Cuomo also confessed that even in March he was sure of New York’s chances of beating the virus, partly because of “arrogance” that the state had the best medical care in the world, leading him to believe that the situation was not. be “as bad as it was in other countries”.
There is much about the virus that no one knows or fully understands, not even the best health experts and scientists in the world. They don’t know how long the antibodies can provide immunity or even if they do it safely. They don’t know if the virus is seasonal; there is evidence that it is and may not be. If COVID-19 returns in the fall, the White House says it will be ready.
New symptoms continue to emerge. The CDC recently added chills, muscle pain, and a sore throat to its growing list of possible symptoms. A previous update added a sudden loss of smell. Patients have described memory loss.
This virus never existed before it emerged in China’s Wuhan province last year. It is a daunting task for states to try to control their outbreaks as scientists and health experts try to build their research base and set guidelines in real time.
The rapid spread of the infection has given them no other choice; they know that the spread is much greater than the number of confirmed positives. The tri-state area alone has more than 450,000 of them: 299,691 in New York, 116,264 in New Jersey, 26,312 in Connecticut. Early antibody test results indicate that more than 2 million may have been infected in New York City alone at some point; many of those patients likely had mild or no symptoms and may not have sought evidence at all.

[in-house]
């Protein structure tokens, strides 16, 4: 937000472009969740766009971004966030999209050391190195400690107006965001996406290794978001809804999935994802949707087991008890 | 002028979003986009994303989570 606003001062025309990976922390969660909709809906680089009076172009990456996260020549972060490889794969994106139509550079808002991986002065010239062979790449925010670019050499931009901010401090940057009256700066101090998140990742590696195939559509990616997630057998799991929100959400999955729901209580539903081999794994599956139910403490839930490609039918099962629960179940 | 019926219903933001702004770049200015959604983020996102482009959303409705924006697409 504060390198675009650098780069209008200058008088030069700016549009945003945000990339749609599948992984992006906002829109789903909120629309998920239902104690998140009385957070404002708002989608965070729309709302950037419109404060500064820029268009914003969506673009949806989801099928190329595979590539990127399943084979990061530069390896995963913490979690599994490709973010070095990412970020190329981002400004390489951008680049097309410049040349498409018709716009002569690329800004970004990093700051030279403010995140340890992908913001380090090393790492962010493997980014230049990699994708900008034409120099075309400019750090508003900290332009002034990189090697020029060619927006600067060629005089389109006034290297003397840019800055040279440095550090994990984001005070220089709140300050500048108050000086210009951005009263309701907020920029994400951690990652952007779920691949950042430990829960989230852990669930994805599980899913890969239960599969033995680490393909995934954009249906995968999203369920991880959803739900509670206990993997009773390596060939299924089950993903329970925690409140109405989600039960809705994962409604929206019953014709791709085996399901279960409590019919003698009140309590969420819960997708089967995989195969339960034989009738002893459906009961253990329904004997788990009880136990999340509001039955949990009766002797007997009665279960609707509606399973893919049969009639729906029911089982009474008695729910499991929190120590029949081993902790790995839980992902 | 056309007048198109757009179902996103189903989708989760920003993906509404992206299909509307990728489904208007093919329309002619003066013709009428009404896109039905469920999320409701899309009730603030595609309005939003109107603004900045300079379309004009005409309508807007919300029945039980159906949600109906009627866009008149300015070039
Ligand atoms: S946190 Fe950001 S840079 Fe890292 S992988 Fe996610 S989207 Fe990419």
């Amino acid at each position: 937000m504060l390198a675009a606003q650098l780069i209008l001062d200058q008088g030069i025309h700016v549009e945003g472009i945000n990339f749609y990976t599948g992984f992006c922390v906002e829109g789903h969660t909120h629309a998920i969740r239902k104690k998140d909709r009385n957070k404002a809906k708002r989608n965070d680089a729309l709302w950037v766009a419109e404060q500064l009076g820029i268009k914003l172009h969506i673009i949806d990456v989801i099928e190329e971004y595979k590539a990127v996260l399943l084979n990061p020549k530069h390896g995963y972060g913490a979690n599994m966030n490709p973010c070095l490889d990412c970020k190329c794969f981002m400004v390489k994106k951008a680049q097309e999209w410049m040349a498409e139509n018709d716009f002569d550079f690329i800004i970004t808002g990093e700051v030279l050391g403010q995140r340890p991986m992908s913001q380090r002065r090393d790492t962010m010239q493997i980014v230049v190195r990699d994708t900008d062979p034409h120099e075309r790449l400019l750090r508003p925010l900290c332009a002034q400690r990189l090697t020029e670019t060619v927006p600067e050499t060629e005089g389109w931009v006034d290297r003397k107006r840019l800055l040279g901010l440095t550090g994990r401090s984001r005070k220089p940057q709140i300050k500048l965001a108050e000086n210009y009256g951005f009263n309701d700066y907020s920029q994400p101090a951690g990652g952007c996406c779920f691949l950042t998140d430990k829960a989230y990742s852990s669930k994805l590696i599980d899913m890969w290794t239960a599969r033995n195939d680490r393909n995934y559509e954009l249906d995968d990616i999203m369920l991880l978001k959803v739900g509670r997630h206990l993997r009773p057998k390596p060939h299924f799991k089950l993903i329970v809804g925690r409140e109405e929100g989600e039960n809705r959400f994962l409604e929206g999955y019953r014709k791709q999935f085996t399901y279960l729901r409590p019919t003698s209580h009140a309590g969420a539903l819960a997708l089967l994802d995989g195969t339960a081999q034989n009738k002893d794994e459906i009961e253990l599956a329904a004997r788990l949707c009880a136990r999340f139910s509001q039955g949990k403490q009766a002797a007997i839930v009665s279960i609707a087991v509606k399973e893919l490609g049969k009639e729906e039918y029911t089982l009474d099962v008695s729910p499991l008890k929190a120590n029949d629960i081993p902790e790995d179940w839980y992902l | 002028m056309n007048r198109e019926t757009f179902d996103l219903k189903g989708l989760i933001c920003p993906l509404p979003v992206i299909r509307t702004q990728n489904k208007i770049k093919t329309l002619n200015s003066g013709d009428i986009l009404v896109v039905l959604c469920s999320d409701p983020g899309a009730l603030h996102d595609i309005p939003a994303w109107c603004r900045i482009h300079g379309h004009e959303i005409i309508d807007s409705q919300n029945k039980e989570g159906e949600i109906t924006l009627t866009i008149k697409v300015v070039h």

New York City will offer free antibody tests, courtesy of the federal government, to more than 150,000 health workers and first aid personnel starting next week. The tests will be available in hospitals, police precincts, fire stations, and other central locations. It’s an imperfect test, but it does indicate whether someone may have had the virus and recovered, and de Blasio hopes it will help first responders who test positive for the antibody feel more secure on the job.
Except for an effective vaccine or treatment for the virus, Harvard researchers say social distancing may be necessary in 2022. More than 70 vaccines are being developed worldwide, but approval could take 12-18 months if not plus. Japan’s top doctor said Tuesday that the already postponed Olympics may be impossible to hold next year unless an effective vaccine is available.
Clinical trials for experimental drugs have not spurred much optimism so far, although some appear more effective than others in the initial study. Northwell Health in New York says it has found some promising initial results in a trial that uses a common, inexpensive heartburn medication as a treatment along with other experimental medications. The final results would still take about a month.
Doctors may use multiple treatments on a single virus patient, or perhaps one helps one person and something different helps another. Bill Gates wrote in a recent essay that effective treatment has to reduce the death rate by 95 percent. We’re not there yet, he said, not even close.